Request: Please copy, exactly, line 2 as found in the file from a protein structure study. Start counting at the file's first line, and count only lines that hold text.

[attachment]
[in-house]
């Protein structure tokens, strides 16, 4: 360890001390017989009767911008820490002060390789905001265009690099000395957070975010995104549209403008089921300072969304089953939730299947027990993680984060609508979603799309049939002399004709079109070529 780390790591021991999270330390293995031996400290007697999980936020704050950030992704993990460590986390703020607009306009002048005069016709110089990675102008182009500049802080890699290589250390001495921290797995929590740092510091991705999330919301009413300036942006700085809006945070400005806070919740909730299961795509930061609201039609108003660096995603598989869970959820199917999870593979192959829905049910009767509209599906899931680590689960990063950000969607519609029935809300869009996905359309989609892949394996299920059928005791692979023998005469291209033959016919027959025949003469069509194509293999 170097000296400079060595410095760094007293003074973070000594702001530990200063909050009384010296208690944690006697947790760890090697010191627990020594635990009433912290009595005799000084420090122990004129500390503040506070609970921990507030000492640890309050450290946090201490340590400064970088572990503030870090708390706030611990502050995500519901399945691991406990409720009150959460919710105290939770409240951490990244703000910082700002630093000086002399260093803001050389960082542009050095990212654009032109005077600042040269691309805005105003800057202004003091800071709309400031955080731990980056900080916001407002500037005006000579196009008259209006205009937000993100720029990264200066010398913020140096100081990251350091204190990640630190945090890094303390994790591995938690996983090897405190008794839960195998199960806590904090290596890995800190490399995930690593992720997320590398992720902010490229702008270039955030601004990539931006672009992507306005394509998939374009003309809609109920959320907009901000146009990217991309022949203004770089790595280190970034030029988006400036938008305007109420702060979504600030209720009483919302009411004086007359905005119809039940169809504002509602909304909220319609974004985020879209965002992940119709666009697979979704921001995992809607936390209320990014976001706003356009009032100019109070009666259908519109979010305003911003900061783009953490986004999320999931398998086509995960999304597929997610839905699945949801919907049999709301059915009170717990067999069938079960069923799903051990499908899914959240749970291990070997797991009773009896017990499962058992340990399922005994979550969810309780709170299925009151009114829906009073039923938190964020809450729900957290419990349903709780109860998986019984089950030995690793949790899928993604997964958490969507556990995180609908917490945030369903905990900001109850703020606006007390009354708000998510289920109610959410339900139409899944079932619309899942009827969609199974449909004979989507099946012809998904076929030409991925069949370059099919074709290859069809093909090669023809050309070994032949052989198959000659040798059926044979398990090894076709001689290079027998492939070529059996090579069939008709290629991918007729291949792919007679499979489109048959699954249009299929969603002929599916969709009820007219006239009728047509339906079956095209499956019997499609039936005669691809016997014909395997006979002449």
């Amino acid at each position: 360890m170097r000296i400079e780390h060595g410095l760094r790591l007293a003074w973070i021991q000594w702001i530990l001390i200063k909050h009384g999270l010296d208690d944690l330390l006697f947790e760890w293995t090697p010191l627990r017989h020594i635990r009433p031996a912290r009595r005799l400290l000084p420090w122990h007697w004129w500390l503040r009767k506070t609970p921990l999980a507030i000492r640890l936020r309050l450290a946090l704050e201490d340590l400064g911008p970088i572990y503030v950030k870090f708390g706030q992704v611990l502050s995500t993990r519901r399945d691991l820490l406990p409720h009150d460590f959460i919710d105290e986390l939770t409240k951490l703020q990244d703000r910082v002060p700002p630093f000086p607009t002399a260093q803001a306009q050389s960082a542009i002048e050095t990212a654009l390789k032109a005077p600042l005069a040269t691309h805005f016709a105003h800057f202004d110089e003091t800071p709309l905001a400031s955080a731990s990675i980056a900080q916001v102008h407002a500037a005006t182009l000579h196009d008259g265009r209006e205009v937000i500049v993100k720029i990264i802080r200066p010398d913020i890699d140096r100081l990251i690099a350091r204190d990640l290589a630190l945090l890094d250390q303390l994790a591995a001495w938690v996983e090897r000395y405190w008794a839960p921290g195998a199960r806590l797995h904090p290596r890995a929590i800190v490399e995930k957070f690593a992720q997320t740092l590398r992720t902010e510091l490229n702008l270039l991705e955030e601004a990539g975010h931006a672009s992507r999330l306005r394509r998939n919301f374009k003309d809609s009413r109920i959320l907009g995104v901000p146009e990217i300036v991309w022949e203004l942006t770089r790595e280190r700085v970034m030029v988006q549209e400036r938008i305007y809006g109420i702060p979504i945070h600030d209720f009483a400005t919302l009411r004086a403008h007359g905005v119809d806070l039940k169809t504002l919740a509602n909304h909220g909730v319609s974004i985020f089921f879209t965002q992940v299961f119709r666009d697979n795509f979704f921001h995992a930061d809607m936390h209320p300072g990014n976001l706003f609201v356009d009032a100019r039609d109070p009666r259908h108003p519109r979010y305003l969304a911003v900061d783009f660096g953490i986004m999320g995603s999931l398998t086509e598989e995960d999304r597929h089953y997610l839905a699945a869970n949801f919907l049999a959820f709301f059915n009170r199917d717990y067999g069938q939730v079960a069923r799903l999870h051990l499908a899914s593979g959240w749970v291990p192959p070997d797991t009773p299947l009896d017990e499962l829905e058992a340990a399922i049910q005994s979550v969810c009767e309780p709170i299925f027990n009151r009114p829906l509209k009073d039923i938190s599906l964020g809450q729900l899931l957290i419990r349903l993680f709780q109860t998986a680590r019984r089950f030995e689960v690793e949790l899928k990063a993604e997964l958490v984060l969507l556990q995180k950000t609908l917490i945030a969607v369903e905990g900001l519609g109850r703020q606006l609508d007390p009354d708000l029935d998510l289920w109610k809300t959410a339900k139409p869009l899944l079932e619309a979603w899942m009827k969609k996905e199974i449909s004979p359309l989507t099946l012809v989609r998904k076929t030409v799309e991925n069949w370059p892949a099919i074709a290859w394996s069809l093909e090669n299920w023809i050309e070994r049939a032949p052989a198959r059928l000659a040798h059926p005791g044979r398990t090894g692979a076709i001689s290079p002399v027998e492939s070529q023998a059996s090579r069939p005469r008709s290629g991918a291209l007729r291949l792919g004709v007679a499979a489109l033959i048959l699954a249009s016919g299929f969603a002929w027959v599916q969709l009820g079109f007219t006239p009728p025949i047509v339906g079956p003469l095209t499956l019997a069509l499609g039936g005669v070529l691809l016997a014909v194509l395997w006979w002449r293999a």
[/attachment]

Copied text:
């Protein structure tokens, strides 16, 4: 360890001390017989009767911008820490002060390789905001265009690099000395957070975010995104549209403008089921300072969304089953939730299947027990993680984060609508979603799309049939002399004709079109070529 780390790591021991999270330390293995031996400290007697999980936020704050950030992704993990460590986390703020607009306009002048005069016709110089990675102008182009500049802080890699290589250390001495921290797995929590740092510091991705999330919301009413300036942006700085809006945070400005806070919740909730299961795509930061609201039609108003660096995603598989869970959820199917999870593979192959829905049910009767509209599906899931680590689960990063950000969607519609029935809300869009996905359309989609892949394996299920059928005791692979023998005469291209033959016919027959025949003469069509194509293999 170097000296400079060595410095760094007293003074973070000594702001530990200063909050009384010296208690944690006697947790760890090697010191627990020594635990009433912290009595005799000084420090122990004129500390503040506070609970921990507030000492640890309050450290946090201490340590400064970088572990503030870090708390706030611990502050995500519901399945691991406990409720009150959460919710105290939770409240951490990244703000910082700002630093000086002399260093803001050389960082542009050095990212654009032109005077600042040269691309805005105003800057202004003091800071709309400031955080731990980056900080916001407002500037005006000579196009008259209006205009937000993100720029990264200066010398913020140096100081990251350091204190990640630190945090890094303390994790591995938690996983090897405190008794839960195998199960806590904090290596890995800190490399995930690593992720997320590398992720902010490229702008270039955030601004990539931006672009992507306005394509998939374009003309809609109920959320907009901000146009990217991309022949203004770089790595280190970034030029988006400036938008305007109420702060979504600030209720009483919302009411004086007359905005119809039940169809504002509602909304909220319609974004985020879209965002992940119709666009697979979704921001995992809607936390209320990014976001706003356009009032100019109070009666259908519109979010305003911003900061783009953490986004999320999931398998086509995960999304597929997610839905699945949801919907049999709301059915009170717990067999069938079960069923799903051990499908899914959240749970291990070997797991009773009896017990499962058992340990399922005994979550969810309780709170299925009151009114829906009073039923938190964020809450729900957290419990349903709780109860998986019984089950030995690793949790899928993604997964958490969507556990995180609908917490945030369903905990900001109850703020606006007390009354708000998510289920109610959410339900139409899944079932619309899942009827969609199974449909004979989507099946012809998904076929030409991925069949370059099919074709290859069809093909090669023809050309070994032949052989198959000659040798059926044979398990090894076709001689290079027998492939070529059996090579069939008709290629991918007729291949792919007679499979489109048959699954249009299929969603002929599916969709009820007219006239009728047509339906079956095209499956019997499609039936005669691809016997014909395997006979002449």